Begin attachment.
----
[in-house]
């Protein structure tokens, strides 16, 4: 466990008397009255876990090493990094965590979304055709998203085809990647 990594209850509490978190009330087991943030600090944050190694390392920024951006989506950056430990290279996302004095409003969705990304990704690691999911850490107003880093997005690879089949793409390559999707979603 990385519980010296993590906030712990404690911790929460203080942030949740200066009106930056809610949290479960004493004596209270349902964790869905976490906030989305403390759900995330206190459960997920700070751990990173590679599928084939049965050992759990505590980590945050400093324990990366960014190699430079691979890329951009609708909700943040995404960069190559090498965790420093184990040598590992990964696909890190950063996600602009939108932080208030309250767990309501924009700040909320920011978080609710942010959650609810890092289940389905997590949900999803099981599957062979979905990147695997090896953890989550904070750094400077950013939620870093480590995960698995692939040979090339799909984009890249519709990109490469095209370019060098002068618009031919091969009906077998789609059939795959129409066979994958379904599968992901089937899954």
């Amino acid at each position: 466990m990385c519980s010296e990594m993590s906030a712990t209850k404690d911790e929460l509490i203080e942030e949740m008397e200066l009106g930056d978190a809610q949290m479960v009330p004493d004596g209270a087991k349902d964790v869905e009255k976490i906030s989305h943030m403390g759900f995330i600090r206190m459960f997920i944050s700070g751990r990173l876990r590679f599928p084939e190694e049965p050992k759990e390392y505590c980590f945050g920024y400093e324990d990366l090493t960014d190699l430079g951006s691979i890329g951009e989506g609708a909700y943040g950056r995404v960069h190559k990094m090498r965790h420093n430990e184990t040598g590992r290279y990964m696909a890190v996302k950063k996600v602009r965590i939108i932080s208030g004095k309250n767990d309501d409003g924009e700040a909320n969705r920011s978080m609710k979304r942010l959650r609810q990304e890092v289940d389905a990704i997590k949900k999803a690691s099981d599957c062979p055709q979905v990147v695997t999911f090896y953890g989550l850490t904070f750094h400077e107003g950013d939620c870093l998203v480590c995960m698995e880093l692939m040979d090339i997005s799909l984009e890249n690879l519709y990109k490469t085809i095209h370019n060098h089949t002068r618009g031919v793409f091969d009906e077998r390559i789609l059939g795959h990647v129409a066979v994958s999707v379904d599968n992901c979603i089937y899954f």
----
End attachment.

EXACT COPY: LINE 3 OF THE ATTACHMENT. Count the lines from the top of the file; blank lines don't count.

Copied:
């Amino acid at each position: 466990m990385c519980s010296e990594m993590s906030a712990t209850k404690d911790e929460l509490i203080e942030e949740m008397e200066l009106g930056d978190a809610q949290m479960v009330p004493d004596g209270a087991k349902d964790v869905e009255k976490i906030s989305h943030m403390g759900f995330i600090r206190m459960f997920i944050s700070g751990r990173l876990r590679f599928p084939e190694e049965p050992k759990e390392y505590c980590f945050g920024y400093e324990d990366l090493t960014d190699l430079g951006s691979i890329g951009e989506g609708a909700y943040g950056r995404v960069h190559k990094m090498r965790h420093n430990e184990t040598g590992r290279y990964m696909a890190v996302k950063k996600v602009r965590i939108i932080s208030g004095k309250n767990d309501d409003g924009e700040a909320n969705r920011s978080m609710k979304r942010l959650r609810q990304e890092v289940d389905a990704i997590k949900k999803a690691s099981d599957c062979p055709q979905v990147v695997t999911f090896y953890g989550l850490t904070f750094h400077e107003g950013d939620c870093l998203v480590c995960m698995e880093l692939m040979d090339i997005s799909l984009e890249n690879l519709y990109k490469t085809i095209h370019n060098h089949t002068r618009g031919v793409f091969d009906e077998r390559i789609l059939g795959h990647v129409a066979v994958s999707v379904d599968n992901c979603i089937y899954f």